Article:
Earlier this month we welcomed 40 QRoutes Users from as far afield as North Tyneside and East Sussex to our User Group Meeting in Birmingham.

QRoutes User Groups are an opportunity for the community of school transport planners to compare notes, and share challenges and successes. And this, the third, was the biggest and best yet.

The day started with a presentation from Adrian Weissenbruch of Wiltshire County. Adrian gave an overview of the context in Wiltshire, a rural county with 1112 SEND clients attending 153 different schools and 290 passenger assistants. The team first applied QRoutes to Wiltshire College, a post-16 college, and was able to reduce the contract by 3 vehicles (23%) with initial savings of around £60k. Initial results suggest QRoutes will save them 37% of vehicles for a second school.

Another key outcome for the team is the time saved. QRoutes helps them get the planning done quicker, leaving more time for contract management.

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We followed with a summary of QRoutes 2.0. Customers have been slowing migrating to this new version over the summer. It has an updated look and feel with improved functionality and new features including peak and off-peak road speeds, mainstream bus stop allocation and improved scheduling to multiple schools.

Before lunch delegates took part in a hands-on challenge to use QRoutes 2.0 to find the most efficient way to deliver given journeys using bus stops and avoiding roads which often flood and low height bridges. Well done to Kyle from Barnsley, who was first to find the result!

Two other companies summarised their products designed to help QRoutes users.

  • Esoterix introduced JourneyBatcher, a tool to identify which students can travel to and from school by existing public transport. Watch a short video about JourneyBatcher here
  • Pax introduced their contract management database system.

After lunch, members of the QRoutes team presented on the findings of other local authorities, including the process Pembrokeshire had followed developing new routes from scratch that differed according to the day of the week, coped with exceptions, and grouped schools for efficiency.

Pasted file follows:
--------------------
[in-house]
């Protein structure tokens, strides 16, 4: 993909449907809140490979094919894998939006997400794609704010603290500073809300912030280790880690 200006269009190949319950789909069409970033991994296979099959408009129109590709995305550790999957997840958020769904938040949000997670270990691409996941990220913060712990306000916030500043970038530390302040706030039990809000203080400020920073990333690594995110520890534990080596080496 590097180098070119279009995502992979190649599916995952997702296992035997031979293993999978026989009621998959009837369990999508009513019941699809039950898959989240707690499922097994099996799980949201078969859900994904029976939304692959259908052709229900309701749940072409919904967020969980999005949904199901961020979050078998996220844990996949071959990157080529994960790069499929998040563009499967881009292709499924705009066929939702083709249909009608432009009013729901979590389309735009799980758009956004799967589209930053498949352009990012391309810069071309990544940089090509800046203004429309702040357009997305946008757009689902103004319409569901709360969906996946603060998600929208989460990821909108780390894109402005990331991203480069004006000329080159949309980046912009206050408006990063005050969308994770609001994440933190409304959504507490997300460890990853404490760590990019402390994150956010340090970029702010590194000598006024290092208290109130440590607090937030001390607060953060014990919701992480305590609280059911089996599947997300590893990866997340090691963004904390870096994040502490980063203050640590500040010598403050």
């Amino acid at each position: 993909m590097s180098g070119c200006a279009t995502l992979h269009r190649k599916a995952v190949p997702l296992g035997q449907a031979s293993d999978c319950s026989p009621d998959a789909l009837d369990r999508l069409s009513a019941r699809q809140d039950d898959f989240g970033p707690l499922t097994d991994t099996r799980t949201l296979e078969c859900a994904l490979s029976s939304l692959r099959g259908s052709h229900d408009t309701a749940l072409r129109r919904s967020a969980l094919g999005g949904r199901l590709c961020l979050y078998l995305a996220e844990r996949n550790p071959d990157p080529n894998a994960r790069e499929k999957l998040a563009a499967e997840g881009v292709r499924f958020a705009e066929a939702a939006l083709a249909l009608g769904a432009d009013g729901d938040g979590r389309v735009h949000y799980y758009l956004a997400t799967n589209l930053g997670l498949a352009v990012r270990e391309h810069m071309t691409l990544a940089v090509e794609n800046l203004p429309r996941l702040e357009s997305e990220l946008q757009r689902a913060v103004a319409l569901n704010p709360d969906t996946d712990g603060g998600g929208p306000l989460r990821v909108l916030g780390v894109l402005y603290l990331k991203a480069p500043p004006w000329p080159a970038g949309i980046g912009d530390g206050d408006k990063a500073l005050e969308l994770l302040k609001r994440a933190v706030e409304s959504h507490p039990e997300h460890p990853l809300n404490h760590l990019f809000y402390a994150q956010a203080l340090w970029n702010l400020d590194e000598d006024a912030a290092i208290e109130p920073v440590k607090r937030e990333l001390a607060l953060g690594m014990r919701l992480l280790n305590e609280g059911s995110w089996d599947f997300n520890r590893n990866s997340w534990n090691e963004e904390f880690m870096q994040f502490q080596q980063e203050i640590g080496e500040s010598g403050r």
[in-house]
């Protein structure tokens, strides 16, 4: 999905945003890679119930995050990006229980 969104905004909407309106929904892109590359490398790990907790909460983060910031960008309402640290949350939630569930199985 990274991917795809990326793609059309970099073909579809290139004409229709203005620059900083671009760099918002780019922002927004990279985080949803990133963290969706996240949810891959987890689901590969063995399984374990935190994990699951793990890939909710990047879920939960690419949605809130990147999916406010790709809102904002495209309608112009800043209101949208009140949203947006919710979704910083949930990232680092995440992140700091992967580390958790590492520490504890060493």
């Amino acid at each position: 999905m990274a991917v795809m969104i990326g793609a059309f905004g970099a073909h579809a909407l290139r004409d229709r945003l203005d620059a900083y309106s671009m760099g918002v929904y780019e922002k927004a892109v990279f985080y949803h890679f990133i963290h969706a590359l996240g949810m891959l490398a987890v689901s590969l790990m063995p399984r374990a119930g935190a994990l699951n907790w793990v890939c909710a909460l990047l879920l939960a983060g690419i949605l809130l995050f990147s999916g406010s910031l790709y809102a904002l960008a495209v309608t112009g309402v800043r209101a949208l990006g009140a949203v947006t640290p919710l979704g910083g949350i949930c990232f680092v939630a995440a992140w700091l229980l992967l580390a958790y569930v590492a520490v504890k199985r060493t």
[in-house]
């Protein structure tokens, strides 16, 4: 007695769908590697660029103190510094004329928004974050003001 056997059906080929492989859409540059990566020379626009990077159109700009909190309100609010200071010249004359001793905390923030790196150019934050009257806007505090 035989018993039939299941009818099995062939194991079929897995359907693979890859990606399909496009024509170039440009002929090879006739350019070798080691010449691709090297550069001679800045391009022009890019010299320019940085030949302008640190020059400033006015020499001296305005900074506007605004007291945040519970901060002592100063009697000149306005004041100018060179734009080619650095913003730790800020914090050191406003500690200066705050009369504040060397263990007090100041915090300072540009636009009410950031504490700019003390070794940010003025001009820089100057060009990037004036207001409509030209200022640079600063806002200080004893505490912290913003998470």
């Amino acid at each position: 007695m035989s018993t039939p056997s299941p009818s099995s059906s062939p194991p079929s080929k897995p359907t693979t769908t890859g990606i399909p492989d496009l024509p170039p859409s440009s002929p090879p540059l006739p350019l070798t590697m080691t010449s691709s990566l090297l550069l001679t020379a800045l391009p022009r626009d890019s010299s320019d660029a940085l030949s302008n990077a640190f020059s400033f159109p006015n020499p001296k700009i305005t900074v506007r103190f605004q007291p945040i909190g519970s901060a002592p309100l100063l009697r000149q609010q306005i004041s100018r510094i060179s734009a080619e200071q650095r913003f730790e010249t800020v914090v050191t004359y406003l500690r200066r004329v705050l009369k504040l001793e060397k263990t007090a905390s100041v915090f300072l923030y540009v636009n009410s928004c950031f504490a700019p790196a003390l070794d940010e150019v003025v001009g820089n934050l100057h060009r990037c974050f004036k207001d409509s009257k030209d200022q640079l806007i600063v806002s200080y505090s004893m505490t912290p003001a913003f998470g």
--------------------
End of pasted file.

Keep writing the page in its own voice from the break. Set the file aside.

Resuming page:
User Groups are also an opportunity to ask our customers for guidance. It’s all too easy when developing software to make assumptions about what is useful rather than taking the time to understand what is needed. So at these events, we get Users to vote on features in the development ‘backlog’. We use these votes to prioritise the work to make sure we deliver the most useful features first.

The day closed with a presentation from Dylan Owen, Leeds. The Leeds team has several drivers for change, including rising per client costs, a need for improved passenger experience, and a need to standardise the planners’ approach across the team for more robust plans with fewer last minute changes.

Dylan’s initial comment was, “This is the first year we have had a whole team of eight planners making use of a route planning tool because the QRoutes software is so easy to use.” And QRoutes has helped them deliver on their targets too

  • Average vehicle occupancy is up 5.94%
  • Complaints about lateness are down 36% suggesting more robust plans
  • Number of clients on board for more than 75 minutes is down 84%

Improved passenger experience by keeping ride times down was a fitting note on which to end the day. All the talk of efficiency and budgets can obscure the fact that planners enable children to get to school; among their clients are vulnerable families coping with difficult situations. Transport is the vital link for opportunities for children and respite for carers. It’s good work and should be recognised as such. Big up the planners!


Thank you to everyone who got up early to join us. The QRoutes User Group 2108 was attended by

  • Barnsley
  • B&NES
  • Bedford
  • Birmingham
  • Buckinghamshire
  • Coventry
  • Dudley
  • East Sussex
  • Leeds
  • Leicester
  • North Tyneside
  • Nottinghamshire
  • Pax
  • Somerset
  • Suffolk
  • Wiltshire
  • Kent sent apologies